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Originally published October 29, 2007 at 12:00 AM | Page modified October 29, 2007 at 1:46 PM

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Oregon anglers flock back to revived lake

The anglers are back and happy at Diamond Lake. The state Department of Fish and Wildlife poisoned the Oregon mountain lake last year to...

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ROSEBURG, Ore. — The anglers are back and happy at Diamond Lake.

The state Department of Fish and Wildlife poisoned the Oregon mountain lake last year to deal with an exploding tui chub population that had taken over the pristine Cascade Range lake, marred its water quality and ruined a showcase trout fishery.

Now anglers are flocking to the tui chub-free lake to catch some fat fish.

"I haven't touched this water in 12 years," Jim Burford, 57, of Lowell said during a recent trip to the lake. "But I've heard enough about the size of the fish and the quality of the water finally to come back."

ODFW surveys show the fishery has generated far higher returns than estimates in the environmental study that led to last year's rotenone treatment.

The final Environmental Impact Statement anticipated 25,000 angler-trips, a catch of 30,000 rainbow trout and sales of about $940,000 the entire season, which started in August and continues through Halloween.

But through August, an estimated 60,000 angler-trips led to a catch of about 70,000 fish, with anglers spending $2.25 million.

"We all had hopes, but nobody was willing to hope this high," said Mari Brick, an ODFW biologist.

Umpqua National Forest officials, whose campgrounds ring the lake, have seen use rates far above expectations. The same occurred at Diamond Lake Resort, which limped through 15 years of poor fishing before increasing staff by 12 percent this year to 120 employees, resort manager Steve Koch said.

"People were still a little leery at first, but after that we were out of (rental) boats all the time," Koch said. "It was kind of amazing."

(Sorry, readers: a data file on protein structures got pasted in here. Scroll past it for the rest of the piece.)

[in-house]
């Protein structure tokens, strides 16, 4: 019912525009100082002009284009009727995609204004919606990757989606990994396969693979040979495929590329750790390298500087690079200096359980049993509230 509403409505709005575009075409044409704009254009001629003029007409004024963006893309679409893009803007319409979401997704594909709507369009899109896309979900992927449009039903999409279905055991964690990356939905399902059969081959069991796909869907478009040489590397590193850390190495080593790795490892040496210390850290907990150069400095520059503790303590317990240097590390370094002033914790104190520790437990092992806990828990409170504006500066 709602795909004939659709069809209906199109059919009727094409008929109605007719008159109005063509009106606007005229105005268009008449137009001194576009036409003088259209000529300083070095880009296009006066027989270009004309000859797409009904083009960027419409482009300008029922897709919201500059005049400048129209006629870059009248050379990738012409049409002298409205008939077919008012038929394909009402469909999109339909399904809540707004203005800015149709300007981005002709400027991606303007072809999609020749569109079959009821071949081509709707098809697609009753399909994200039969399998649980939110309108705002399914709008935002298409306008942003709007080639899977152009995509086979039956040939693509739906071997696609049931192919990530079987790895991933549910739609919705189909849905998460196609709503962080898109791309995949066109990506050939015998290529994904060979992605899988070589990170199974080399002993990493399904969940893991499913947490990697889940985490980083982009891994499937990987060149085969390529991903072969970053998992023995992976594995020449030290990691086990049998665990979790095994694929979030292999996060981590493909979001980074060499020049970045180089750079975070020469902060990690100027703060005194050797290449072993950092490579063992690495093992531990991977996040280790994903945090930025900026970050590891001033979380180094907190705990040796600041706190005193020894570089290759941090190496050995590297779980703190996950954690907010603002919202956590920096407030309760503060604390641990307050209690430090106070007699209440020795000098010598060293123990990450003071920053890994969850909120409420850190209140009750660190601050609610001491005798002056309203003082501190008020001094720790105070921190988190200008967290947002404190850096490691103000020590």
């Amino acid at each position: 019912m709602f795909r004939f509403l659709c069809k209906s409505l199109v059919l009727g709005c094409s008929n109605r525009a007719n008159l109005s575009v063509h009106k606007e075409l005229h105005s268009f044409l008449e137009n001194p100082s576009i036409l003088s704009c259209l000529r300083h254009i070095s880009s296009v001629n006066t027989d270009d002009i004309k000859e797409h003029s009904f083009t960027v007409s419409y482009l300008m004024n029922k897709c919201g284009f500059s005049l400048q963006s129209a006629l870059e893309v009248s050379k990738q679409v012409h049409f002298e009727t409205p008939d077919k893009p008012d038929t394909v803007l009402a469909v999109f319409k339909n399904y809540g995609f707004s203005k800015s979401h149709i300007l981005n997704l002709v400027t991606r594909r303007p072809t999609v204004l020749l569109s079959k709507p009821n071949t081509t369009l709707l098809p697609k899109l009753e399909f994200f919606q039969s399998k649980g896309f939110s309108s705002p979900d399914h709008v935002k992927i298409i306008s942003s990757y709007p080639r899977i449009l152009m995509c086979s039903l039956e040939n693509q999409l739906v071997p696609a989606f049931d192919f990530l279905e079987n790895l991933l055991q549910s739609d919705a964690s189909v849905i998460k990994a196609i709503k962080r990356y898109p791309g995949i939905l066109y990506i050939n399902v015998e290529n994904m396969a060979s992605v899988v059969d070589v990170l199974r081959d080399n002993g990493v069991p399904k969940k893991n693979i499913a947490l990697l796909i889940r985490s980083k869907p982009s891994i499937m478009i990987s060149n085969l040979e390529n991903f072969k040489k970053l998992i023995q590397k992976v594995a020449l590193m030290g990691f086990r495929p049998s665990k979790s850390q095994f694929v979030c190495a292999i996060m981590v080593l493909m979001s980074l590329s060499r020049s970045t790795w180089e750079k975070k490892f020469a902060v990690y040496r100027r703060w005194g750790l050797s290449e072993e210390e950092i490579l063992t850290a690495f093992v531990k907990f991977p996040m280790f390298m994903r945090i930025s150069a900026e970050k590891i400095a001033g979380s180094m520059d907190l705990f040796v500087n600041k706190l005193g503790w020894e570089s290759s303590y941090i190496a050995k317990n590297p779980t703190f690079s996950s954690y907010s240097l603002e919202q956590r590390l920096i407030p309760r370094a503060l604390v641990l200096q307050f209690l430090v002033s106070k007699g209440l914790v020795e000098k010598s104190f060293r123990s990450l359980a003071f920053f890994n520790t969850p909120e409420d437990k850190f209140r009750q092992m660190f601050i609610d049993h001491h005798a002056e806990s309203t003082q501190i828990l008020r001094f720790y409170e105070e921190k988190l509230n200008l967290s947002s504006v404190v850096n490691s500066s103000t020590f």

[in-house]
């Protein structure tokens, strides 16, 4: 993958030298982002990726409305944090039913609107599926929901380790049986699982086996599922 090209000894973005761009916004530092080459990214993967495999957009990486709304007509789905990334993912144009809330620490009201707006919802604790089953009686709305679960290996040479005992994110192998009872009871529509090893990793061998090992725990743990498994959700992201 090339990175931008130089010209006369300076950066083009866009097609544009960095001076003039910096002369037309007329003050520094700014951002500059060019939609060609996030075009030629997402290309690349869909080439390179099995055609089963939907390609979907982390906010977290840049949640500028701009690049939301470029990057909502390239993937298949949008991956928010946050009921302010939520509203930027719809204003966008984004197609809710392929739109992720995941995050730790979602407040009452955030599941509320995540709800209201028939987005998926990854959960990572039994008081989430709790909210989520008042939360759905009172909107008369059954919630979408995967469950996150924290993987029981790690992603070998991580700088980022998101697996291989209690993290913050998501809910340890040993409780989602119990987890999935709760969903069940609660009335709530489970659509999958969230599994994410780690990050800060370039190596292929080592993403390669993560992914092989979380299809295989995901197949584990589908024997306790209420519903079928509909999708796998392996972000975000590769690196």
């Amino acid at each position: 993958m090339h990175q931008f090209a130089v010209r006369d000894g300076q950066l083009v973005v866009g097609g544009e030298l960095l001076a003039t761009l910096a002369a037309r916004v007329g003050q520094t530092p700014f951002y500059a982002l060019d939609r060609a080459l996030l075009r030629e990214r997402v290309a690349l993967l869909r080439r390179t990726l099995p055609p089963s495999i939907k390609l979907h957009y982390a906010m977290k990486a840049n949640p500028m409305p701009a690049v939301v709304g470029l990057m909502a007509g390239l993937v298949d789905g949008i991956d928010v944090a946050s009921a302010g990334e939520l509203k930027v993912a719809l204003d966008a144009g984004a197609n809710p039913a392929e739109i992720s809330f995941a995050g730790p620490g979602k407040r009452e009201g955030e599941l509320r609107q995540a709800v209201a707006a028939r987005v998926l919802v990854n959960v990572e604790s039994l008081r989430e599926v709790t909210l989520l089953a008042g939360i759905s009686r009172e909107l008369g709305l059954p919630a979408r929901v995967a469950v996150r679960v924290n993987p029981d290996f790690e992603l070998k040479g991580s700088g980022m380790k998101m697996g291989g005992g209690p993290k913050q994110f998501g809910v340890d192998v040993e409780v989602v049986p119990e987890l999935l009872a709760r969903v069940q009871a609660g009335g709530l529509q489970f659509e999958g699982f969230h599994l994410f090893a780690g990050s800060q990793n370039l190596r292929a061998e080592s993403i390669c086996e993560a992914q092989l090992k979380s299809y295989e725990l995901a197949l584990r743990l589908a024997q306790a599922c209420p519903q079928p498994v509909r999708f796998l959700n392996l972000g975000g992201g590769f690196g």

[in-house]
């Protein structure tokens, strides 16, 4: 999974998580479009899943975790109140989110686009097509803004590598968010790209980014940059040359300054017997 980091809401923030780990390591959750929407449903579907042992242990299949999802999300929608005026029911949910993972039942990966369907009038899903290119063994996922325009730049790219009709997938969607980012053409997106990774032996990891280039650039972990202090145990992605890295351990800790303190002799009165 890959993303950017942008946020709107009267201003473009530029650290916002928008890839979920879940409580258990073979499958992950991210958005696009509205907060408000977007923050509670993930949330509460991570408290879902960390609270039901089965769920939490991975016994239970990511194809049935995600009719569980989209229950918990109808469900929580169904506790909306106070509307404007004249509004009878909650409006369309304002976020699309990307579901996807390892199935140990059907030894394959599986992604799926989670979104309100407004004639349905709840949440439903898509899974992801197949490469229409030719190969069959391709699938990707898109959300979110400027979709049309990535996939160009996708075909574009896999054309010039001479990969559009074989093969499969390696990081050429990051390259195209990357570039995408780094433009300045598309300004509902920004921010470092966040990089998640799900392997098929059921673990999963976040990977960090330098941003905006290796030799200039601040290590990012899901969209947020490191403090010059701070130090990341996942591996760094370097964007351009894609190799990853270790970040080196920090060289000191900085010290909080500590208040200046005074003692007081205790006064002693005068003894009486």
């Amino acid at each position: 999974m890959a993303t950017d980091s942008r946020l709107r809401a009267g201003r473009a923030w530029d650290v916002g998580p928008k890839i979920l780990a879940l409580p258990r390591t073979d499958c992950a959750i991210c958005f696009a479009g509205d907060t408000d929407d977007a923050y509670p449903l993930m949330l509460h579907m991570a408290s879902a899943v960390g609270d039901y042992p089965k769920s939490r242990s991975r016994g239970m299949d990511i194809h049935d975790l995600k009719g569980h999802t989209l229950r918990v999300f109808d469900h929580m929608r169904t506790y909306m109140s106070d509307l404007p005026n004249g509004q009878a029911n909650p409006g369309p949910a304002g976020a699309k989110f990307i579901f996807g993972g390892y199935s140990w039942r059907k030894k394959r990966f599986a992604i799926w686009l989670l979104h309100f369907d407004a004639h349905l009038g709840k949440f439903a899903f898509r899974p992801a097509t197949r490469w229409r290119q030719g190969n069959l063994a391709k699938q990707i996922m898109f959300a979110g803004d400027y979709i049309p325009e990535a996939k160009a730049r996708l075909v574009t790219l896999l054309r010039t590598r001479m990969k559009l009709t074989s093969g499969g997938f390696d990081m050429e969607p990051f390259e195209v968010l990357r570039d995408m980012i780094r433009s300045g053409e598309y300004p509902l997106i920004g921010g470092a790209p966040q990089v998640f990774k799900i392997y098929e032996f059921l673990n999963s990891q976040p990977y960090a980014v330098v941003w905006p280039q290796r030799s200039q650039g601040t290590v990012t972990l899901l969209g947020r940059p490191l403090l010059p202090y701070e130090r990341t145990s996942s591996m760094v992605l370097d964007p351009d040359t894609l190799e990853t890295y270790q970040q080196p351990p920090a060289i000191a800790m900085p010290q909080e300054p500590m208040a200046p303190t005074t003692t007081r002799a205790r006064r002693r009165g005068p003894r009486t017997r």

The lake has rebounded in other measurable ways. The chub had eaten the insect population down to 6.2 pounds per acre in August 2006. Last month, the lake bed sported 127 pounds of insects per acre. As for water clarity, it was so poor last year that visibility at times measured less than one meter. In late June, the visibility measured 12.5 meters.

"It's still kind of eerie to me," Brick said. "The water's so clear now. There's bugs everywhere. It's amazing. It's a whole new lake."

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The word 'amazing' hadn't been tossed around much at Diamond Lake since 1992, when the illegally introduced chubs were detected. The fast-growing chubs overran the lake and quickly began out-competing stocked trout for food and space.

"The last time I was here we caught one fish among 15 people," Burford said of a dismal trip in 1995. "It was 10 inches long and was as skinny as a toothpick. That was it."

Umpqua National Forest officials, whose campgrounds ring the lake, have seen use rates far above expectations. The same occurred at Diamond Lake Resort, which limped through 15 years of poor fishing before increasing staff by 12 percent this year to 120 employees, resort manager Steve Koch said.

The resort's rental-boat fleet jumped from a sparsely used crop of 35 boats to 50 boats in high demand after anglers learned in May that rumors of the lake's turnaround were true.

"People were still a little leery at first, but after that we were out of boats all the time," Koch said. "It was kind of amazing."

Copyright © 2007 The Seattle Times Company

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